When Sacred Hearts Academy’s campus re-opened in September, families had two choices: to continue their daughters with distance learning or to send them to campus for in-person instruction. The majority chose to return to campus, according to the Academy, with about 190 students staying home and 240 returning in person.
Students say that both online and on-campus learning have their advantages and disadvantages.
“I am taking online classes because I was a bit worried about the whole (COVID-19) situation,” junior Shayla Anoina said.
If she returned to campus, Anoina said she would be able to see her friends, have a better working environment and have a more hands-on learning experience. However, to her, staying home is the safer choice.
Anoina’s normal school day from home consists of waking up at 7:50 a.m., brushing her teeth, then logging onto Zoom at 8 a.m. After school, she takes a nap and does homework. While she has been coping well with online school, Anoina does admit that it is a struggle sometimes. Additionally, the junior does not see herself returning to in-person instruction anytime soon. The transition, to her, would be too unnatural.
Junior Maya Chizer elected to return to campus at the start of the school year.
“For the most part, I like being on campus, but low-key just want to go back home,” she said. “Yet, I know how much more difficult that is going to be (for my learning).”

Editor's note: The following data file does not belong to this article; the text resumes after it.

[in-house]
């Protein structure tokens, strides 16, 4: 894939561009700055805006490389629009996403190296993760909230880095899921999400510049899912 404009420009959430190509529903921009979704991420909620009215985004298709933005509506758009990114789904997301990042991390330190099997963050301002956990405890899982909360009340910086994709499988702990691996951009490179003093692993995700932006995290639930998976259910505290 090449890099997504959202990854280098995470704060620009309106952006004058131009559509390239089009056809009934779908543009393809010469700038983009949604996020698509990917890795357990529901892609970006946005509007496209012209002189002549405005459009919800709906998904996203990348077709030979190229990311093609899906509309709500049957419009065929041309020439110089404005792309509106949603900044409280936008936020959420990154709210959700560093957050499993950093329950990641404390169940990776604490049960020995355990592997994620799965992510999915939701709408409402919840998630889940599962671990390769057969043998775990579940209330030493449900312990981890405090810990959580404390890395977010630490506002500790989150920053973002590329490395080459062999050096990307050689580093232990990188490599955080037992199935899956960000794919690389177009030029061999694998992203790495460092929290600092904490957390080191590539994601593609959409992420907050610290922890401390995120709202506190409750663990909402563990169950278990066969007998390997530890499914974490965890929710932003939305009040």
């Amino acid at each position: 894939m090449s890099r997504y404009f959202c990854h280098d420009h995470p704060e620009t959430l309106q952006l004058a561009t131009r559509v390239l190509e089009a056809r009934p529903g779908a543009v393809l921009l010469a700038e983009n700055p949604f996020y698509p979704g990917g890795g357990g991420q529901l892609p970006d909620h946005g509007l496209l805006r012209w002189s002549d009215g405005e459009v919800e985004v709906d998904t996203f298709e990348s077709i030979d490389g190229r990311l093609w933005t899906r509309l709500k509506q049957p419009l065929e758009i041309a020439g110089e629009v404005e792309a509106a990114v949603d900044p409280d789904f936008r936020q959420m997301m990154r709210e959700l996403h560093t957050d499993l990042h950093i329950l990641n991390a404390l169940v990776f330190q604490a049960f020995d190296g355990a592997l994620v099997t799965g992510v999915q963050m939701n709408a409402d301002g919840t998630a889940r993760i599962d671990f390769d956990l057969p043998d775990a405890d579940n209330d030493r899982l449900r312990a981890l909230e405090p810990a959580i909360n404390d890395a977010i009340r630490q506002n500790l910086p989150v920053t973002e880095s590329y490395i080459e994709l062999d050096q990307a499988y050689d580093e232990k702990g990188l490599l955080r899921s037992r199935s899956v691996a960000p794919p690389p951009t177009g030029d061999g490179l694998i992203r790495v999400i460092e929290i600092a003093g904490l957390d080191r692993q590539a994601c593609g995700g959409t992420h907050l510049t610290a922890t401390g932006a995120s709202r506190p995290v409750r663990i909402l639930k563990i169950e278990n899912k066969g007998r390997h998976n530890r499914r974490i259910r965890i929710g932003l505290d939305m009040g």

Another junior, Selah Lipman, also chose the on-campus route.
“It was very hard for me to learn things online, where I was easily distracted,” said Lipman, referring to the Academy going to distance learning last spring semester and at the start of this school year. “Being in the classroom has made it so much easier for me to pay attention, and I love actually being able to see my friends and my teachers.”
According to Lipman, one thing that she didn’t like about online school was the fact that she would often find herself zoning out. Other students say it got to the point where they would just lie in their beds or stay on their phones, unless told otherwise by their teachers.
Lipman doesn’t have to worry about distractions any longer. Instead, she is able to give her full attention to her teachers as she navigates through being a student during a global pandemic.